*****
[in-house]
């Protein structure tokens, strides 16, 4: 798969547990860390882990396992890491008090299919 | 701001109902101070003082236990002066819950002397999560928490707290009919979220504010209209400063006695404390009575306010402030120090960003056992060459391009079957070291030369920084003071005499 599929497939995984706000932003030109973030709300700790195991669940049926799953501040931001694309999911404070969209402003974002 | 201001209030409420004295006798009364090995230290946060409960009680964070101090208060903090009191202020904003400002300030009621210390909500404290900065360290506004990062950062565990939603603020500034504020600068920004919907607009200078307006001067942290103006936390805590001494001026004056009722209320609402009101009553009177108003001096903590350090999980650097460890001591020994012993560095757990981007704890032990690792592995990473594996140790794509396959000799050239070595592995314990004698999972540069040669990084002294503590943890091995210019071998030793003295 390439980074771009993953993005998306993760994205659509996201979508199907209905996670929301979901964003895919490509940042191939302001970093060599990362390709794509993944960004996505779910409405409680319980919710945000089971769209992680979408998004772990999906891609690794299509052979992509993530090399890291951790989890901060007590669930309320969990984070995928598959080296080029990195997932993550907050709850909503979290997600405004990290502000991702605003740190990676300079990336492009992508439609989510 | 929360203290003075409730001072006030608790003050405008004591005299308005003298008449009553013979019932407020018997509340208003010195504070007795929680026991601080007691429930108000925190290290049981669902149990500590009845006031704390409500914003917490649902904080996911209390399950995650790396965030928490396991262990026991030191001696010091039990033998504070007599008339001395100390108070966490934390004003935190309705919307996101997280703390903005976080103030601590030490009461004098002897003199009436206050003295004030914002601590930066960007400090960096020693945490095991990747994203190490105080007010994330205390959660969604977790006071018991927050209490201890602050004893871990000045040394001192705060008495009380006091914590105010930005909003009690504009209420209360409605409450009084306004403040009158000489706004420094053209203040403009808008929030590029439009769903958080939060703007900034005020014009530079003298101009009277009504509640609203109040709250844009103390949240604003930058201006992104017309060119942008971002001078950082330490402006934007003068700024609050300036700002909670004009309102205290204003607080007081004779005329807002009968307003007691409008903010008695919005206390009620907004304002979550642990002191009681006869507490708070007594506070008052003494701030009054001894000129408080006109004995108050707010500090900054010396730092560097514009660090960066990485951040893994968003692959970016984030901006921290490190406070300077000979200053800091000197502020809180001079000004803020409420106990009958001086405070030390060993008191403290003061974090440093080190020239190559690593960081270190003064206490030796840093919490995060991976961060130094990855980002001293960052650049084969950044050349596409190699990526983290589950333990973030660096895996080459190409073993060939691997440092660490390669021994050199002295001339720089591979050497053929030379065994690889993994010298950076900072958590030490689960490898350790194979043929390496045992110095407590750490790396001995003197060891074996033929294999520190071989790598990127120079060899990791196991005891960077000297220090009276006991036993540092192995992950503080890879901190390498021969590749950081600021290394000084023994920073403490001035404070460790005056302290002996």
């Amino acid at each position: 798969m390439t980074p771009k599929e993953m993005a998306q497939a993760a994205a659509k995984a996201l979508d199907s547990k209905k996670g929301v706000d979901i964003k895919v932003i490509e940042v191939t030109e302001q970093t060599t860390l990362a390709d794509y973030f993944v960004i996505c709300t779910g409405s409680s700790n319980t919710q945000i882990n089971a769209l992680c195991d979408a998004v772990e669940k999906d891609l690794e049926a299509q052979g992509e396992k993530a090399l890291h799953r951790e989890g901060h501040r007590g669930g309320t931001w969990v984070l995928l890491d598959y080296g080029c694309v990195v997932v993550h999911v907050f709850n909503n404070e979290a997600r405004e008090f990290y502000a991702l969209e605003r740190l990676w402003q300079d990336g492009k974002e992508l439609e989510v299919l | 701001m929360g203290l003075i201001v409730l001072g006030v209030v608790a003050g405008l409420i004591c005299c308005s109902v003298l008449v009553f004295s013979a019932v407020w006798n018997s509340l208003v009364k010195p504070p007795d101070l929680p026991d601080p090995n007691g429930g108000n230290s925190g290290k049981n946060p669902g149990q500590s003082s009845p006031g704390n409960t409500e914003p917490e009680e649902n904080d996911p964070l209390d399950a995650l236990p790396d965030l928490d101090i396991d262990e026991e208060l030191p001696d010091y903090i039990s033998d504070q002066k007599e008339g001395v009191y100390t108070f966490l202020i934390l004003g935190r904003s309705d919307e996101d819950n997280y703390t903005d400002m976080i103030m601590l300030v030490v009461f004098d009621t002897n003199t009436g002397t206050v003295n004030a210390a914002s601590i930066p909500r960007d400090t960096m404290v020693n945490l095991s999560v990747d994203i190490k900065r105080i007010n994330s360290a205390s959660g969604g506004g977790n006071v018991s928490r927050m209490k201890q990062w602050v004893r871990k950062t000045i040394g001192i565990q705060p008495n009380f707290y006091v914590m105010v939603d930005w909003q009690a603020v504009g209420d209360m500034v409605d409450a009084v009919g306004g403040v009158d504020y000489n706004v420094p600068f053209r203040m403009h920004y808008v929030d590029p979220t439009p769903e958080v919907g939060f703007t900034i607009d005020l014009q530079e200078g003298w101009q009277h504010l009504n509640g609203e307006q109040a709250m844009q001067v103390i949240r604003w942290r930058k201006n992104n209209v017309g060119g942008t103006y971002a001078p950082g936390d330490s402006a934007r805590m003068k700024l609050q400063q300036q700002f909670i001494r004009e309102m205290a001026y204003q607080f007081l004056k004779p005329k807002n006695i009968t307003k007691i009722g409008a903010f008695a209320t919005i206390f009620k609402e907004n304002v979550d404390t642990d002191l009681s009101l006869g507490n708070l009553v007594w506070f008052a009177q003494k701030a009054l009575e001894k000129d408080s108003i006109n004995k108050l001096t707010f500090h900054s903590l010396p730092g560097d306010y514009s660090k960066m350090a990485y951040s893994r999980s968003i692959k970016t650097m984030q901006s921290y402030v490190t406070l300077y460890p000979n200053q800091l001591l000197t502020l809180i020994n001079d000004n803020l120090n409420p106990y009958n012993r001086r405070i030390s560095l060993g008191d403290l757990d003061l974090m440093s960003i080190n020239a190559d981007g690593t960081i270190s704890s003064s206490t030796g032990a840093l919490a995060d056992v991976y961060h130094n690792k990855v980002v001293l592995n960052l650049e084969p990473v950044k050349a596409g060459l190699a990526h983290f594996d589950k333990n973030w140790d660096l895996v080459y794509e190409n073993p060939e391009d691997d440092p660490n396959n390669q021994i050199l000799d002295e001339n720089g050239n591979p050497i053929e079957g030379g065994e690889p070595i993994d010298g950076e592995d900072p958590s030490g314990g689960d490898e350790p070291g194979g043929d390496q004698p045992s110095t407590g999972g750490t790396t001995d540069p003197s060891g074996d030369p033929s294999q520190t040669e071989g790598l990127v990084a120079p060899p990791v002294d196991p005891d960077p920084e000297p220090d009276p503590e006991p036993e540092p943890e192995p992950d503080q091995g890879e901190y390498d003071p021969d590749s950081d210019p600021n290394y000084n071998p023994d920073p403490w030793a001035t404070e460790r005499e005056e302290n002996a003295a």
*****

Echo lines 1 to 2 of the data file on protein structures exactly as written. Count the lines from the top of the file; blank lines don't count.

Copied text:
[in-house]
């Protein structure tokens, strides 16, 4: 798969547990860390882990396992890491008090299919 | 701001109902101070003082236990002066819950002397999560928490707290009919979220504010209209400063006695404390009575306010402030120090960003056992060459391009079957070291030369920084003071005499 599929497939995984706000932003030109973030709300700790195991669940049926799953501040931001694309999911404070969209402003974002 | 201001209030409420004295006798009364090995230290946060409960009680964070101090208060903090009191202020904003400002300030009621210390909500404290900065360290506004990062950062565990939603603020500034504020600068920004919907607009200078307006001067942290103006936390805590001494001026004056009722209320609402009101009553009177108003001096903590350090999980650097460890001591020994012993560095757990981007704890032990690792592995990473594996140790794509396959000799050239070595592995314990004698999972540069040669990084002294503590943890091995210019071998030793003295 390439980074771009993953993005998306993760994205659509996201979508199907209905996670929301979901964003895919490509940042191939302001970093060599990362390709794509993944960004996505779910409405409680319980919710945000089971769209992680979408998004772990999906891609690794299509052979992509993530090399890291951790989890901060007590669930309320969990984070995928598959080296080029990195997932993550907050709850909503979290997600405004990290502000991702605003740190990676300079990336492009992508439609989510 | 929360203290003075409730001072006030608790003050405008004591005299308005003298008449009553013979019932407020018997509340208003010195504070007795929680026991601080007691429930108000925190290290049981669902149990500590009845006031704390409500914003917490649902904080996911209390399950995650790396965030928490396991262990026991030191001696010091039990033998504070007599008339001395100390108070966490934390004003935190309705919307996101997280703390903005976080103030601590030490009461004098002897003199009436206050003295004030914002601590930066960007400090960096020693945490095991990747994203190490105080007010994330205390959660969604977790006071018991927050209490201890602050004893871990000045040394001192705060008495009380006091914590105010930005909003009690504009209420209360409605409450009084306004403040009158000489706004420094053209203040403009808008929030590029439009769903958080939060703007900034005020014009530079003298101009009277009504509640609203109040709250844009103390949240604003930058201006992104017309060119942008971002001078950082330490402006934007003068700024609050300036700002909670004009309102205290204003607080007081004779005329807002009968307003007691409008903010008695919005206390009620907004304002979550642990002191009681006869507490708070007594506070008052003494701030009054001894000129408080006109004995108050707010500090900054010396730092560097514009660090960066990485951040893994968003692959970016984030901006921290490190406070300077000979200053800091000197502020809180001079000004803020409420106990009958001086405070030390060993008191403290003061974090440093080190020239190559690593960081270190003064206490030796840093919490995060991976961060130094990855980002001293960052650049084969950044050349596409190699990526983290589950333990973030660096895996080459190409073993060939691997440092660490390669021994050199002295001339720089591979050497053929030379065994690889993994010298950076900072958590030490689960490898350790194979043929390496045992110095407590750490790396001995003197060891074996033929294999520190071989790598990127120079060899990791196991005891960077000297220090009276006991036993540092192995992950503080890879901190390498021969590749950081600021290394000084023994920073403490001035404070460790005056302290002996």